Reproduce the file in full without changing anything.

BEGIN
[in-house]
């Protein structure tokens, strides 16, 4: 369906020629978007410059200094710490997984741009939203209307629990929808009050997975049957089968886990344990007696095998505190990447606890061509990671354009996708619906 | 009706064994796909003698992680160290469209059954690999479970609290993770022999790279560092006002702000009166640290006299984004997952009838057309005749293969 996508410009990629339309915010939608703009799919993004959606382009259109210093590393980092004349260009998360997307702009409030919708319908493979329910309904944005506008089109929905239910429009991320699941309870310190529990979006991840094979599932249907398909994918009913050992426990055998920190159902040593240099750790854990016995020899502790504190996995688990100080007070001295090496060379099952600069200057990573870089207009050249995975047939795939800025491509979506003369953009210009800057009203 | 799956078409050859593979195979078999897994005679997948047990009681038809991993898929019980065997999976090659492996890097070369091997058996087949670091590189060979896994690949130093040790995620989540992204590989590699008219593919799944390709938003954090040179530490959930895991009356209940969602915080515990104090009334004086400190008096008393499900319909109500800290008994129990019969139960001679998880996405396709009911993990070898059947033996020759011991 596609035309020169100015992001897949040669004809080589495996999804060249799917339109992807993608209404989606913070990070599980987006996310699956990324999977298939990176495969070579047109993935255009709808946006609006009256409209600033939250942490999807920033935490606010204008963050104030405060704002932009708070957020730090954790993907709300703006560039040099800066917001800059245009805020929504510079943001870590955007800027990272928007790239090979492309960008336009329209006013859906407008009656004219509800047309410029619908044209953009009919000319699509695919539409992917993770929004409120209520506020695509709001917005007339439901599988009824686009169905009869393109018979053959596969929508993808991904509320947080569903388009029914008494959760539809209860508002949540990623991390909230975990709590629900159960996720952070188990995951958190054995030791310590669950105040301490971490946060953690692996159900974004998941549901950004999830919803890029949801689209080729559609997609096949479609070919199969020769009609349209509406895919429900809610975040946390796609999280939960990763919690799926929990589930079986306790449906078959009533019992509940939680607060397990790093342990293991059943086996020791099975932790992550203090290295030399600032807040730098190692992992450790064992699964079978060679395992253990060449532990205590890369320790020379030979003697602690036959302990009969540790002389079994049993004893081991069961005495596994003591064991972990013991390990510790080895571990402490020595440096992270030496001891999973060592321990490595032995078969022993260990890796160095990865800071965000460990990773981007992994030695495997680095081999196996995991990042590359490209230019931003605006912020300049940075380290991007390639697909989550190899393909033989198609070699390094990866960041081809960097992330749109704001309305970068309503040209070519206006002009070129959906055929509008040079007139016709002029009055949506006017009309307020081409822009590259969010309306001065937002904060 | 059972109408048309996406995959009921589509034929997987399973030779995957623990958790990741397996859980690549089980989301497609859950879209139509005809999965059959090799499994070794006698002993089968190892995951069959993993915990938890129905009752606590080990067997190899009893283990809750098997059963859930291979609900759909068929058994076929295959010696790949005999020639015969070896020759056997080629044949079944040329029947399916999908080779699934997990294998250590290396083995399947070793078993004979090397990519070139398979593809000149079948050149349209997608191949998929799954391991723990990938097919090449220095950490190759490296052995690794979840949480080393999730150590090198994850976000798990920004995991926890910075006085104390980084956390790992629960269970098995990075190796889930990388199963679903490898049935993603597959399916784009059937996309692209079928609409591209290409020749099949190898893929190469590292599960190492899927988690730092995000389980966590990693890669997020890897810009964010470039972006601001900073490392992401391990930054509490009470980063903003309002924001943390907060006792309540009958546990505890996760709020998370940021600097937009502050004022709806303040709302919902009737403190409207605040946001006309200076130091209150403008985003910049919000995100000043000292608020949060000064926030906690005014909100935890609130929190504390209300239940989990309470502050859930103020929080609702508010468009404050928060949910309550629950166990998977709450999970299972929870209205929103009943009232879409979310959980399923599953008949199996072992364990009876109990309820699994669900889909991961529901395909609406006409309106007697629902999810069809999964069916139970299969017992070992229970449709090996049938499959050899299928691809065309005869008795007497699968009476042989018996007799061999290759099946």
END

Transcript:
[in-house]
């Protein structure tokens, strides 16, 4: 369906020629978007410059200094710490997984741009939203209307629990929808009050997975049957089968886990344990007696095998505190990447606890061509990671354009996708619906 | 009706064994796909003698992680160290469209059954690999479970609290993770022999790279560092006002702000009166640290006299984004997952009838057309005749293969 996508410009990629339309915010939608703009799919993004959606382009259109210093590393980092004349260009998360997307702009409030919708319908493979329910309904944005506008089109929905239910429009991320699941309870310190529990979006991840094979599932249907398909994918009913050992426990055998920190159902040593240099750790854990016995020899502790504190996995688990100080007070001295090496060379099952600069200057990573870089207009050249995975047939795939800025491509979506003369953009210009800057009203 | 799956078409050859593979195979078999897994005679997948047990009681038809991993898929019980065997999976090659492996890097070369091997058996087949670091590189060979896994690949130093040790995620989540992204590989590699008219593919799944390709938003954090040179530490959930895991009356209940969602915080515990104090009334004086400190008096008393499900319909109500800290008994129990019969139960001679998880996405396709009911993990070898059947033996020759011991 596609035309020169100015992001897949040669004809080589495996999804060249799917339109992807993608209404989606913070990070599980987006996310699956990324999977298939990176495969070579047109993935255009709808946006609006009256409209600033939250942490999807920033935490606010204008963050104030405060704002932009708070957020730090954790993907709300703006560039040099800066917001800059245009805020929504510079943001870590955007800027990272928007790239090979492309960008336009329209006013859906407008009656004219509800047309410029619908044209953009009919000319699509695919539409992917993770929004409120209520506020695509709001917005007339439901599988009824686009169905009869393109018979053959596969929508993808991904509320947080569903388009029914008494959760539809209860508002949540990623991390909230975990709590629900159960996720952070188990995951958190054995030791310590669950105040301490971490946060953690692996159900974004998941549901950004999830919803890029949801689209080729559609997609096949479609070919199969020769009609349209509406895919429900809610975040946390796609999280939960990763919690799926929990589930079986306790449906078959009533019992509940939680607060397990790093342990293991059943086996020791099975932790992550203090290295030399600032807040730098190692992992450790064992699964079978060679395992253990060449532990205590890369320790020379030979003697602690036959302990009969540790002389079994049993004893081991069961005495596994003591064991972990013991390990510790080895571990402490020595440096992270030496001891999973060592321990490595032995078969022993260990890796160095990865800071965000460990990773981007992994030695495997680095081999196996995991990042590359490209230019931003605006912020300049940075380290991007390639697909989550190899393909033989198609070699390094990866960041081809960097992330749109704001309305970068309503040209070519206006002009070129959906055929509008040079007139016709002029009055949506006017009309307020081409822009590259969010309306001065937002904060 | 059972109408048309996406995959009921589509034929997987399973030779995957623990958790990741397996859980690549089980989301497609859950879209139509005809999965059959090799499994070794006698002993089968190892995951069959993993915990938890129905009752606590080990067997190899009893283990809750098997059963859930291979609900759909068929058994076929295959010696790949005999020639015969070896020759056997080629044949079944040329029947399916999908080779699934997990294998250590290396083995399947070793078993004979090397990519070139398979593809000149079948050149349209997608191949998929799954391991723990990938097919090449220095950490190759490296052995690794979840949480080393999730150590090198994850976000798990920004995991926890910075006085104390980084956390790992629960269970098995990075190796889930990388199963679903490898049935993603597959399916784009059937996309692209079928609409591209290409020749099949190898893929190469590292599960190492899927988690730092995000389980966590990693890669997020890897810009964010470039972006601001900073490392992401391990930054509490009470980063903003309002924001943390907060006792309540009958546990505890996760709020998370940021600097937009502050004022709806303040709302919902009737403190409207605040946001006309200076130091209150403008985003910049919000995100000043000292608020949060000064926030906690005014909100935890609130929190504390209300239940989990309470502050859930103020929080609702508010468009404050928060949910309550629950166990998977709450999970299972929870209205929103009943009232879409979310959980399923599953008949199996072992364990009876109990309820699994669900889909991961529901395909609406006409309106007697629902999810069809999964069916139970299969017992070992229970449709090996049938499959050899299928691809065309005869008795007497699968009476042989018996007799061999290759099946």